programs with different inputs, and know what output to expect in each case.
For example, if your program calculates your pay, you should check three dif-
ferent cases: less than 40 hours, 40 hours, and more than 40 hours. Calculate
each case by hand before running your program so that you know what to
expect. You may get a correct answer for one case, but not for another case.
This will help you figure out where your logic errors are.
3. Run time errors—errors that do not occur until the program is run, and then
may only occur with some data. These errors emphasize the need for complete-
ly testing your program.
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Chapter 1 Lab Algorithms, Errors, and Testing 3

Task #1 Writing an Algorithm

1. Copy the file Pay.java (see code listing 1.1) from www.aw.com/cssupport or as
directed by your instructor.
2. Open the file in your Java Integrated Development Environment (IDE) or a text
editor as directed by your instructor. Examine the file, and compare it with the
detailed version of the pseudocode in step number 3, section 1.6 of the text-
book. Notice that the pseudocode does not include every line of code. The pro-
gram code includes identifier declarations and a statement that is needed to
enable Java to read from the keyboard. These are not part of actually complet-
ing the task of calculating pay, so they are not included in the pseudocode. The
only important difference between the example pseudocode and the Java code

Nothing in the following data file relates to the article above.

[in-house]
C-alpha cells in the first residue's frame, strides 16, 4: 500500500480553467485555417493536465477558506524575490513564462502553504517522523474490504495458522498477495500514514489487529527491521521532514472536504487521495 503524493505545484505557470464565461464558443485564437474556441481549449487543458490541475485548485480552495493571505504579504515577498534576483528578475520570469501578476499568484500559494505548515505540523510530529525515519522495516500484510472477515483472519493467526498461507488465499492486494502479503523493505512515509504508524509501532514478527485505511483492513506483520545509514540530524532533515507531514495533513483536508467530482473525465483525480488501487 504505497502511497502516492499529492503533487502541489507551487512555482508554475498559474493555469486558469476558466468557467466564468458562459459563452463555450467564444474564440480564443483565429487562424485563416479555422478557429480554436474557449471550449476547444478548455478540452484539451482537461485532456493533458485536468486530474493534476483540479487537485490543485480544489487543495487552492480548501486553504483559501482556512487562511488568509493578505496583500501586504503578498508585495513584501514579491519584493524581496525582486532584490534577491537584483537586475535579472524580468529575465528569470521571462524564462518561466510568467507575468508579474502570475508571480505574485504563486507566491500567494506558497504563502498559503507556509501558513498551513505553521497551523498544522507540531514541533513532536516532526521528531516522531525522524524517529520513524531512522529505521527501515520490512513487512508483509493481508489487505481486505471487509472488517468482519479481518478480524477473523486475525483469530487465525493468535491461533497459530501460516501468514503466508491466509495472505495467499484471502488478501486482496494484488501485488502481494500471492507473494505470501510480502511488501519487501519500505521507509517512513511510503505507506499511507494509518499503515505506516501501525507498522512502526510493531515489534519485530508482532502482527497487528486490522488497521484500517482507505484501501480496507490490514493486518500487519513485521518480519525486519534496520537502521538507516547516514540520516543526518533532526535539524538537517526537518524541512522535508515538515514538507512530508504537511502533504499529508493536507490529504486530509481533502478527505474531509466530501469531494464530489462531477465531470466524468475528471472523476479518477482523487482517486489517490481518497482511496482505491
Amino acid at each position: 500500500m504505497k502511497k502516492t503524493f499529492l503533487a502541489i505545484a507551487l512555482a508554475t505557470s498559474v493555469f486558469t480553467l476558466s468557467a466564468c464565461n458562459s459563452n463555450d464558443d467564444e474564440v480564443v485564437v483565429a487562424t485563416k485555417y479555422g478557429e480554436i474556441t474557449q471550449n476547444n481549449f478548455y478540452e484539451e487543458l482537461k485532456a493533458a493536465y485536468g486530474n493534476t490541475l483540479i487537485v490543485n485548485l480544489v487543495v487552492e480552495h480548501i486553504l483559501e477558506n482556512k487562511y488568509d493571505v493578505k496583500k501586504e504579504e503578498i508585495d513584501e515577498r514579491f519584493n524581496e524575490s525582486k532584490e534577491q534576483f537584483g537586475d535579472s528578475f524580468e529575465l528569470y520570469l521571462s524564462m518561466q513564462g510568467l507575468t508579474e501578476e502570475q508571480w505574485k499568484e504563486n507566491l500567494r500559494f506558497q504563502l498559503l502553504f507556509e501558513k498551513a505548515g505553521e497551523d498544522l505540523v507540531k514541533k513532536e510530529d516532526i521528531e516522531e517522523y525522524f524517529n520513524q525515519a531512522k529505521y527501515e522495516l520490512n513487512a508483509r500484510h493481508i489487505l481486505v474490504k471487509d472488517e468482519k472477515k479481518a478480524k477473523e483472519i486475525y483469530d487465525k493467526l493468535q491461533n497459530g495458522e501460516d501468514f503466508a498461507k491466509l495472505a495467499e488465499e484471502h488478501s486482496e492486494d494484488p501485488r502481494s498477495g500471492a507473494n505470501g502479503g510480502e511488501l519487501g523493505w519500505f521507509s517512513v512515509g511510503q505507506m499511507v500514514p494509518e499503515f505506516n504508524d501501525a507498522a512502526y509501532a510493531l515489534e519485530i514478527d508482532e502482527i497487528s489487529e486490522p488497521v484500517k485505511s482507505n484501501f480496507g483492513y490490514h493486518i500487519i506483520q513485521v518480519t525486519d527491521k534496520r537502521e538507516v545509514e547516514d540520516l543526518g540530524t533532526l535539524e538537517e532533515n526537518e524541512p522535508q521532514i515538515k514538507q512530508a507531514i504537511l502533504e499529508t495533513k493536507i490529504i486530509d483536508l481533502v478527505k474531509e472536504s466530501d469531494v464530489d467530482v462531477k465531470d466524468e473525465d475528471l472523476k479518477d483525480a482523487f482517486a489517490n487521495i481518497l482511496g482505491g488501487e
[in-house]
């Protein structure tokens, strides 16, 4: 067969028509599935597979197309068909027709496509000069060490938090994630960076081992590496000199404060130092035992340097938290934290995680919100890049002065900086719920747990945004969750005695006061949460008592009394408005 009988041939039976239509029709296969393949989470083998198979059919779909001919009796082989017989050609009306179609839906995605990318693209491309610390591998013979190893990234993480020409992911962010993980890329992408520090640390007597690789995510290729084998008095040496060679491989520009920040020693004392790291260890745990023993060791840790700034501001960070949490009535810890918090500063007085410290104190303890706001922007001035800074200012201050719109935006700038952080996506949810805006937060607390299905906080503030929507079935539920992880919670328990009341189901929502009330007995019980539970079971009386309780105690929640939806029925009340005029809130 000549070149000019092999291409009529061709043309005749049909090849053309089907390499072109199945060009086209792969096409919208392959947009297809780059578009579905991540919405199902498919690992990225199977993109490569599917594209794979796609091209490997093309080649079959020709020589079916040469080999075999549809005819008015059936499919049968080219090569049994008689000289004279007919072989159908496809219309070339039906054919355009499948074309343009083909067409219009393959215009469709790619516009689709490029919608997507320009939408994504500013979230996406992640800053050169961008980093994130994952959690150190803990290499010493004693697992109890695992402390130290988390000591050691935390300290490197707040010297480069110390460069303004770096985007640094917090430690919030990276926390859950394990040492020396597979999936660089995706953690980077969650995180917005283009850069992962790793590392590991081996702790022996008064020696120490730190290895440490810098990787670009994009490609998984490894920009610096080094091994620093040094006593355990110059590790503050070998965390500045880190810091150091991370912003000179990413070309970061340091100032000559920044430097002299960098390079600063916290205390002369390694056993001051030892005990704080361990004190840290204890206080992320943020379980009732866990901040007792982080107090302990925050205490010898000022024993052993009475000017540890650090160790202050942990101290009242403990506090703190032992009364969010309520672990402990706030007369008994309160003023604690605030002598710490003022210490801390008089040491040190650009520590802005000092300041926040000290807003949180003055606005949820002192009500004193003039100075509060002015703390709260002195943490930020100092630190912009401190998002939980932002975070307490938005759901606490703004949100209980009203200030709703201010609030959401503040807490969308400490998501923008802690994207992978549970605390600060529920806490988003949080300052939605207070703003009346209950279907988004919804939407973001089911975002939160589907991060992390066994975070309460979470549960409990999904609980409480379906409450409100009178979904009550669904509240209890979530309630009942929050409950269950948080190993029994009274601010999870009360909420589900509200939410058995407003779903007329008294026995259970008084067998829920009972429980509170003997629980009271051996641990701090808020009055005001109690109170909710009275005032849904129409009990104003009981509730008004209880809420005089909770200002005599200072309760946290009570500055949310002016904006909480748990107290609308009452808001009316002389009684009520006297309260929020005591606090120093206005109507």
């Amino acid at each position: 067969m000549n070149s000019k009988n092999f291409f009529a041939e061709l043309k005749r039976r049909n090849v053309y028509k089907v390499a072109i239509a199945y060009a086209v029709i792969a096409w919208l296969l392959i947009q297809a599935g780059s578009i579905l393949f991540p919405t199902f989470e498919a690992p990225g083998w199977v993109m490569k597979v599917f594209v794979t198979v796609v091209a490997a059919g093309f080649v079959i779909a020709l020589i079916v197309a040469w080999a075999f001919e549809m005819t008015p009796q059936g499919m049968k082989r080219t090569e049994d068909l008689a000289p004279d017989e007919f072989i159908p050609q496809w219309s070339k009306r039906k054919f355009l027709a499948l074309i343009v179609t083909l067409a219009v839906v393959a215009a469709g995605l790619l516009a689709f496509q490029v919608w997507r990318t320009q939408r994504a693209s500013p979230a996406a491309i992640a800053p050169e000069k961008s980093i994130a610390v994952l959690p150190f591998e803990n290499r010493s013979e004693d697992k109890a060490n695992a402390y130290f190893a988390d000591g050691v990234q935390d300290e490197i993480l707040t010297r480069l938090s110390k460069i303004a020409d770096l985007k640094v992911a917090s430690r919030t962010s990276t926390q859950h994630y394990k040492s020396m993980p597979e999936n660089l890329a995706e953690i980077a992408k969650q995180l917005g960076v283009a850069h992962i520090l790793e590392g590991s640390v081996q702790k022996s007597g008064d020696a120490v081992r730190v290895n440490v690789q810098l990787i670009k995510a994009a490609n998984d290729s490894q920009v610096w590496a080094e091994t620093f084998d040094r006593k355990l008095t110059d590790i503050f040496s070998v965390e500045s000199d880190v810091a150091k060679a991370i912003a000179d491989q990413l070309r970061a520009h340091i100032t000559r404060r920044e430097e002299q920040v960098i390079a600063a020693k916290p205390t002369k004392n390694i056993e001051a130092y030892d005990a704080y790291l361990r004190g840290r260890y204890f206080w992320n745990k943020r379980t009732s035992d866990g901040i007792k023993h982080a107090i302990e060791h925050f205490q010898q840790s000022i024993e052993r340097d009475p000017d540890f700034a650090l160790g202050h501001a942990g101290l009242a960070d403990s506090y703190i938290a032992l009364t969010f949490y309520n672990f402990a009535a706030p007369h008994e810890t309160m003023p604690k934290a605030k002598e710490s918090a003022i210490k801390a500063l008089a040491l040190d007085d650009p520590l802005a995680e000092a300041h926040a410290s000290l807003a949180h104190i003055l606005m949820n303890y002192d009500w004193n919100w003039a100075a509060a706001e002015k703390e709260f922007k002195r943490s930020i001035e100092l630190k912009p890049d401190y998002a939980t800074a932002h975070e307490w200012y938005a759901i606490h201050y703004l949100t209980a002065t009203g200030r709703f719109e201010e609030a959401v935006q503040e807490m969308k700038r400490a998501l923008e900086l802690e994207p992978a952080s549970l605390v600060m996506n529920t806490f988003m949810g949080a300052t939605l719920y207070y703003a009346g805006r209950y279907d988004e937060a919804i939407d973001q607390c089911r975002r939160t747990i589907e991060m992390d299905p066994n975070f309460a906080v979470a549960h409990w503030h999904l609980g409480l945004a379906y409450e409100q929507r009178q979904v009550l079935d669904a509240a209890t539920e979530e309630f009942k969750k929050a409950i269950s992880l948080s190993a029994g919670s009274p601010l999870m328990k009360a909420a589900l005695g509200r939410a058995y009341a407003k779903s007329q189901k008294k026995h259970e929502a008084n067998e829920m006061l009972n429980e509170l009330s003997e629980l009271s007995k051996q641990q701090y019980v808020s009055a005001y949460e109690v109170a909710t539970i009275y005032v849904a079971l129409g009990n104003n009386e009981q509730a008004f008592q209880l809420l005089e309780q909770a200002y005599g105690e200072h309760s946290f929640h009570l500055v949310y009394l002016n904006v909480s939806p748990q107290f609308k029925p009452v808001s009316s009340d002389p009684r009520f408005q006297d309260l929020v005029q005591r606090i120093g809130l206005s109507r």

is in the calculation. Below is the detailed pseudocode from the example, but
without the calculation part. You need to fill in lines that tell in English what
the calculation part of Pay.java is doing.

Display How many hours did you work?


Input hours
Display How much do you get paid per hour?
Input rate

Display the value in the pay variable.


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4 Lab Manual to Accompany Starting Out with Java 5: From Control Structures to Objects

Task #2 Compile and Execute a Program

1. Compile the Pay.java using the Sun JDK or a Java IDE as directed by your
instructor.
2. You should not receive any error messages.
3. When this program is executed, it will ask the user for input. You should calcu-
late several different cases by hand. Since there is a critical point at which the
calculation changes, you should test three different cases: the critical point, a
number above the critical point, and a number below the critical point. You
want to calculate by hand so that you can check the logic of the program. Fill
in the chart below with your test cases and the result you get when calculating
by hand.
4. Execute the program using your first set of data. Record your result. You will
need to execute the program three times to test all your data. Note: you do not
need to compile again. Once the program compiles correctly once, it can be
executed many times. You only need to compile again if you make changes to
the code.

Hours Rate Pay (hand calculated) Pay (program result)


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Chapter 1 Lab Algorithms, Errors, and Testing 5

Task #3 Debugging a Java Program

1. Copy the file SalesTax.java (see code listing 1.2) from www.aw.com/cssupport
or as directed by your instructor.
2. Open the file in your IDE or text editor as directed by your instructor. This file
contains a simple Java program that contains errors. Compile the program. You
should get a listing of syntax errors. Correct all the syntax errors, you may
want to recompile after you fix some of the errors.
3. When all syntax errors are corrected, the program should compile. As in the
previous exercise, you need to develop some test data. Use the chart below to